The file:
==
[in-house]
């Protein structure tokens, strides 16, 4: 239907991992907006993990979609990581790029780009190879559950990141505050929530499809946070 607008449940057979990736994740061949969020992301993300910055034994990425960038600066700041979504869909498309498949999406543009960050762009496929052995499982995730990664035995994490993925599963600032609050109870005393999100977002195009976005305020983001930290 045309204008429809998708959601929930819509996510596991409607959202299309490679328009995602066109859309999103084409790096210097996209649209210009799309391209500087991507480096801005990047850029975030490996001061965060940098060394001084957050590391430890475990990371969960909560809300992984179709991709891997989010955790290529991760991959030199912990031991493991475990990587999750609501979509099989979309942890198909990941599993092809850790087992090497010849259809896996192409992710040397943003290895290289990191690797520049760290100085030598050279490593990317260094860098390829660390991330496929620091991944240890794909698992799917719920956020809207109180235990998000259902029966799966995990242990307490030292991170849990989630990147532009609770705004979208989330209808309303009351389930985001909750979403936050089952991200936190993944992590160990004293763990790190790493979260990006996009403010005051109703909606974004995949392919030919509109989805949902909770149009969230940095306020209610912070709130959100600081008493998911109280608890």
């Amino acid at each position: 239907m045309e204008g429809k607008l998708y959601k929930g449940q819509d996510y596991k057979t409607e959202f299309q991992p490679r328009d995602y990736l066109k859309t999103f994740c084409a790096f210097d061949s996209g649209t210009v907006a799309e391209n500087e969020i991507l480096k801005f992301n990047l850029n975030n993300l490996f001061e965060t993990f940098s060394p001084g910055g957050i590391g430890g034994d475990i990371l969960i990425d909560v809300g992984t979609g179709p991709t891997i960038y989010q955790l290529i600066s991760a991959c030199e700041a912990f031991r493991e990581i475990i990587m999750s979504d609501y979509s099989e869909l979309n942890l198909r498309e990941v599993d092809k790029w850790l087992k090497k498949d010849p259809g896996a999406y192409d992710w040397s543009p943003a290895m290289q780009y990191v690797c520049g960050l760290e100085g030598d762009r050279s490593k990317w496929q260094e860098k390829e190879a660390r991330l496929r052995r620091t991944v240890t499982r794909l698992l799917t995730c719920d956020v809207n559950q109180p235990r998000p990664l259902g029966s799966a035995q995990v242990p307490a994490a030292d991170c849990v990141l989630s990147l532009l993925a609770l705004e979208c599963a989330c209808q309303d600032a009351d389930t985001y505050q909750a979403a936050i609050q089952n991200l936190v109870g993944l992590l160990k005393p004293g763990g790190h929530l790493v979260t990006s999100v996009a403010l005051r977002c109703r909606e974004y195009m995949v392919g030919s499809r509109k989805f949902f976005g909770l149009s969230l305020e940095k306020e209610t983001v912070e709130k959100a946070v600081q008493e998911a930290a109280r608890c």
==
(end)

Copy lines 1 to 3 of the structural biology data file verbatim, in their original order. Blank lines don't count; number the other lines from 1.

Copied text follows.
[in-house]
């Protein structure tokens, strides 16, 4: 239907991992907006993990979609990581790029780009190879559950990141505050929530499809946070 607008449940057979990736994740061949969020992301993300910055034994990425960038600066700041979504869909498309498949999406543009960050762009496929052995499982995730990664035995994490993925599963600032609050109870005393999100977002195009976005305020983001930290 045309204008429809998708959601929930819509996510596991409607959202299309490679328009995602066109859309999103084409790096210097996209649209210009799309391209500087991507480096801005990047850029975030490996001061965060940098060394001084957050590391430890475990990371969960909560809300992984179709991709891997989010955790290529991760991959030199912990031991493991475990990587999750609501979509099989979309942890198909990941599993092809850790087992090497010849259809896996192409992710040397943003290895290289990191690797520049760290100085030598050279490593990317260094860098390829660390991330496929620091991944240890794909698992799917719920956020809207109180235990998000259902029966799966995990242990307490030292991170849990989630990147532009609770705004979208989330209808309303009351389930985001909750979403936050089952991200936190993944992590160990004293763990790190790493979260990006996009403010005051109703909606974004995949392919030919509109989805949902909770149009969230940095306020209610912070709130959100600081008493998911109280608890």
């Amino acid at each position: 239907m045309e204008g429809k607008l998708y959601k929930g449940q819509d996510y596991k057979t409607e959202f299309q991992p490679r328009d995602y990736l066109k859309t999103f994740c084409a790096f210097d061949s996209g649209t210009v907006a799309e391209n500087e969020i991507l480096k801005f992301n990047l850029n975030n993300l490996f001061e965060t993990f940098s060394p001084g910055g957050i590391g430890g034994d475990i990371l969960i990425d909560v809300g992984t979609g179709p991709t891997i960038y989010q955790l290529i600066s991760a991959c030199e700041a912990f031991r493991e990581i475990i990587m999750s979504d609501y979509s099989e869909l979309n942890l198909r498309e990941v599993d092809k790029w850790l087992k090497k498949d010849p259809g896996a999406y192409d992710w040397s543009p943003a290895m290289q780009y990191v690797c520049g960050l760290e100085g030598d762009r050279s490593k990317w496929q260094e860098k390829e190879a660390r991330l496929r052995r620091t991944v240890t499982r794909l698992l799917t995730c719920d956020v809207n559950q109180p235990r998000p990664l259902g029966s799966a035995q995990v242990p307490a994490a030292d991170c849990v990141l989630s990147l532009l993925a609770l705004e979208c599963a989330c209808q309303d600032a009351d389930t985001y505050q909750a979403a936050i609050q089952n991200l936190v109870g993944l992590l160990k005393p004293g763990g790190h929530l790493v979260t990006s999100v996009a403010l005051r977002c109703r909606e974004y195009m995949v392919g030919s499809r509109k989805f949902f976005g909770l149009s969230l305020e940095k306020e209610t983001v912070e709130k959100a946070v600081q008493e998911a930290a109280r608890c």